As the charge on the drum 1, i.e., the charging current or the grid voltage of the main charger 2 is adjusted on the basis of the obtained development gamma characteristic as stated above, the actual gamma characteristic is brought closer to the target gamma characteristic. This eliminates the overcorrection of toner density ascribable to the variation of gamma characteristic, change in the amount of charge deposited on the toner, and scattering of the toner or contamination of background due to such a change in the amount of charge on the toner. The change in charge potential may be effected either during pattern development only or during both of pattern development and image development. Changing the charge potential during both of pattern development and image development is successful in correcting the variation of image quality due to the change in charge potential with the lapse of time also. It is to be noted that the image-forming conditions for correcting the gamma characteristic may include not only the charge on the drum 1 but also the other conditions previously mentioned.

By effecting the control operations on the basis of the development gamma characteristic as stated above, more accurate detection control is promoted and, moreover, a gamma characteristic can be determined even when the image-forming condition or conditions are varied.

While the gamma characteristic discussed above with reference to FIG. 3 is not linear, it is not critical if the method is practiced in the range other than the range labeled C or D. Although the illustrative embodiment changes the charge on the drum 1 by each 30 volts, it may alternatively change the bias voltage for development by each 30 volts. Again, the change of bias voltage may be effected either during pattern development only or during both of pattern development and image development. Further, the sensor output may be normalized by an output representative of zero toner deposition in order to compensate for the contamination of the sensor. It should be born in mind that the embodiment shown and described is applicable not only to a two-component developer but also to a one-component developer.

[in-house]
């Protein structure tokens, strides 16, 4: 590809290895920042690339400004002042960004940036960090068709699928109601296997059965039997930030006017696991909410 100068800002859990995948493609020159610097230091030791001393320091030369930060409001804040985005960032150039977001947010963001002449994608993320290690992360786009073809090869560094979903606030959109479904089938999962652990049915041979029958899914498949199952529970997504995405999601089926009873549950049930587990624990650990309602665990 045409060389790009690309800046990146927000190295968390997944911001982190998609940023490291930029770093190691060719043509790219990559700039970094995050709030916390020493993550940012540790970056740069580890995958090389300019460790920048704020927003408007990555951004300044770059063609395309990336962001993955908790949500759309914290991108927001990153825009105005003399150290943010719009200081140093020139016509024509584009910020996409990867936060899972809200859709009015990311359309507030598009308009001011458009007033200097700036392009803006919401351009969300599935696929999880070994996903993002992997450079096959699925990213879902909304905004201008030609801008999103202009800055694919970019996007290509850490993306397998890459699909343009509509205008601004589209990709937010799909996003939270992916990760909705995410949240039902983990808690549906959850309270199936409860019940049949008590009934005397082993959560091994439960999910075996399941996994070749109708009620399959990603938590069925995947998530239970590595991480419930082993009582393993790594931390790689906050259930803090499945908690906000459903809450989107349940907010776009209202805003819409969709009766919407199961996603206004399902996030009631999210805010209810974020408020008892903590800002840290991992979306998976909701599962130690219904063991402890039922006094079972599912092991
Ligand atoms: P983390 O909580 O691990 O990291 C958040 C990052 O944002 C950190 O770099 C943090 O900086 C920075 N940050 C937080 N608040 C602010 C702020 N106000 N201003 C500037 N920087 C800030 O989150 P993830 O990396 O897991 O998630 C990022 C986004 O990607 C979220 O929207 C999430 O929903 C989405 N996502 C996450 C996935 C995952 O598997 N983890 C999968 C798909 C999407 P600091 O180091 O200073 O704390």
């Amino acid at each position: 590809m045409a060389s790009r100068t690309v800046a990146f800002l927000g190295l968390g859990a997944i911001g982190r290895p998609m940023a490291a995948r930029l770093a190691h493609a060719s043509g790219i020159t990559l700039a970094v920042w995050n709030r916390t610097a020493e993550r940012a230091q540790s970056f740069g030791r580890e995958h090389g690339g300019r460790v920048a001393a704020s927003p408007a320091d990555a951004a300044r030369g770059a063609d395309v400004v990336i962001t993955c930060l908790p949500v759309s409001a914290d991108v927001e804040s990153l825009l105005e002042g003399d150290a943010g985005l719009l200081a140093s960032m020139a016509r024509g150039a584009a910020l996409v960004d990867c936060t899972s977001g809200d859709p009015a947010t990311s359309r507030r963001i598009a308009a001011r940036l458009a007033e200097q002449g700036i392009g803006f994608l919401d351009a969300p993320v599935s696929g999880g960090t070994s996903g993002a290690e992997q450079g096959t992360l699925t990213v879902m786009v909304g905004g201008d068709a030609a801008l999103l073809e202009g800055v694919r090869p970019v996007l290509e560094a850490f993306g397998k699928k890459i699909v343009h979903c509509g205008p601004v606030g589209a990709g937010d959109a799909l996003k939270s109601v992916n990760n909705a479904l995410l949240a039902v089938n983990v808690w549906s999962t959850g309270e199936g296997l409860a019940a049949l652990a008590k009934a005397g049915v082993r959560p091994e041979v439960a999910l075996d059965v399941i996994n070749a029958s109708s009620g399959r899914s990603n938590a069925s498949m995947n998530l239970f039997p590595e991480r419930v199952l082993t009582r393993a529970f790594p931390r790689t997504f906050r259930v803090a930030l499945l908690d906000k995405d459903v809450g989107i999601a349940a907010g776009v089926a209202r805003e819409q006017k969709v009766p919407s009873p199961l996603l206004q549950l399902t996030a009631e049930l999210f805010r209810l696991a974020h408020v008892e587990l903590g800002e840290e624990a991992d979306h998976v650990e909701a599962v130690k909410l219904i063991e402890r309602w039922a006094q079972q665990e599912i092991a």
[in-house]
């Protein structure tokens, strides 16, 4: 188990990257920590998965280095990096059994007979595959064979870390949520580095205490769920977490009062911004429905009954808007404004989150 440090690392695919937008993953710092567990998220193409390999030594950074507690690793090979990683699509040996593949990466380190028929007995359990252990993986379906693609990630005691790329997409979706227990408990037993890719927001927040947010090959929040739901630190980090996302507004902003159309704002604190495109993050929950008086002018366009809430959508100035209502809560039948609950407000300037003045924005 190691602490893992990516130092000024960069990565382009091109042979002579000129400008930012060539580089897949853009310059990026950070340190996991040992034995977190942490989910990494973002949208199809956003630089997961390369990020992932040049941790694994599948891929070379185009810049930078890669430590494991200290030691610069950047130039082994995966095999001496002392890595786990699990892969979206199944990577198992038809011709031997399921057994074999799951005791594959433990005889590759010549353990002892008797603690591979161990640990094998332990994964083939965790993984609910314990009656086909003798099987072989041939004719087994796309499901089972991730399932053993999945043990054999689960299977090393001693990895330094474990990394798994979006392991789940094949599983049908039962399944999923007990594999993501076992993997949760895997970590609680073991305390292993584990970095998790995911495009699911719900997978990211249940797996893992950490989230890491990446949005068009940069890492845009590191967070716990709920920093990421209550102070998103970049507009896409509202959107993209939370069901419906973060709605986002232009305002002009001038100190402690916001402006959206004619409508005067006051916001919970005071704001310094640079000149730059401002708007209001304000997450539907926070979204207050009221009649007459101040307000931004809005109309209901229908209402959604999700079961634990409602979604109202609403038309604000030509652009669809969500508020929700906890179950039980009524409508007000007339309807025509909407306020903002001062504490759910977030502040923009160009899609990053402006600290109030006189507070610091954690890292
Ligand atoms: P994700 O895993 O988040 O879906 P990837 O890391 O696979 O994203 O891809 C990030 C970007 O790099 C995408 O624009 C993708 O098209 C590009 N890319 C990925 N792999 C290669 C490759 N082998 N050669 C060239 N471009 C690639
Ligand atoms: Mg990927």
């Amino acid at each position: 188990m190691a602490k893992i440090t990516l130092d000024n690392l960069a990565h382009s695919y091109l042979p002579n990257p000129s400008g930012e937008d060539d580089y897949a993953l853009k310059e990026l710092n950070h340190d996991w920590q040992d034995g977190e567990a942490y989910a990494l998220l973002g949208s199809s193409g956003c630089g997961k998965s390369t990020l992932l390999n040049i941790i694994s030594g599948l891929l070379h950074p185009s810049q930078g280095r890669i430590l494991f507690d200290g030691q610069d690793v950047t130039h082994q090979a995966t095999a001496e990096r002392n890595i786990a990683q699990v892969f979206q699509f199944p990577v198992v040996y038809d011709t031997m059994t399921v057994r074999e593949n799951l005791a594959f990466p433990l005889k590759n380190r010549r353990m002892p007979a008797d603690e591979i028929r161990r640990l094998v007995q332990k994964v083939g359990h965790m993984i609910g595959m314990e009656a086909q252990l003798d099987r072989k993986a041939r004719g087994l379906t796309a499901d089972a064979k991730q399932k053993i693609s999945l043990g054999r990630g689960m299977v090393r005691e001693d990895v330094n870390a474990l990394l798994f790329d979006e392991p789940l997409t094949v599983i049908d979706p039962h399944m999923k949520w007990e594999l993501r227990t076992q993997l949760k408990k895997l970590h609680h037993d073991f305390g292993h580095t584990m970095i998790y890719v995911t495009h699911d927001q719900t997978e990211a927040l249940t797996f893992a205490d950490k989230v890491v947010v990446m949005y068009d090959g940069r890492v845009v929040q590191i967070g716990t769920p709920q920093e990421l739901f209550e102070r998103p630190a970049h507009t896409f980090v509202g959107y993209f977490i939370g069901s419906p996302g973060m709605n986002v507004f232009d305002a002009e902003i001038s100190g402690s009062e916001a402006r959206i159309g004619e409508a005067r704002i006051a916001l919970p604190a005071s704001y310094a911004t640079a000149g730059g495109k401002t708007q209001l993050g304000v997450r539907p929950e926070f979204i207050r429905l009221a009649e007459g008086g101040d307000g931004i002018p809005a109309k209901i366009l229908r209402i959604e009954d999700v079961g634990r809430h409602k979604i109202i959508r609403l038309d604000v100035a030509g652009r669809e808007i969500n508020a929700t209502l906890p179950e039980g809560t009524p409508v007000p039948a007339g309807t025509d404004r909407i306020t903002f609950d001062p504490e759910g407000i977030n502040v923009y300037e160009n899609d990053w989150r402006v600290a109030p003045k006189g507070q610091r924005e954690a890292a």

In summary, it will be seen that the present invention provides an image density control method which allows pattern detection in a pattern detection mode to be executed with accuracy while eliminating the influence of changes in the potential on a photoconductive element and the like, thereby controlling image-forming conditions stably. Further, the method can be practiced without resorting to a special electrode plate or similar extra element and therefore with a simple construction.

Various modifications will become possible for those skilled in the art after receiving the teachings of the present disclosure without departing from the scope thereof.

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Classifications
U.S. Classification399/60, 399/72
International ClassificationG03G21/00, G03G15/08, G03G15/00, G03G15/06
Cooperative ClassificationG03G15/0824, G03G15/0827
European ClassificationG03G15/08H1L, G03G15/08H1
Legal Events
DateCodeEventDescription
Aug 30, 2001FPAYFee payment
Year of fee payment: 12
Sep 8, 1997FPAYFee payment
Year of fee payment: 8
Sep 7, 1993FPAYFee payment
Year of fee payment: 4
Jan 3, 1990ASAssignment
Owner name: RICOH COMPANY, LTD.,, JAPAN
Free format text: ASSIGNMENT OF ASSIGNORS INTEREST.;ASSIGNOR:IMAI, CHIKARA;REEL/FRAME:005199/0993
Effective date: 19890220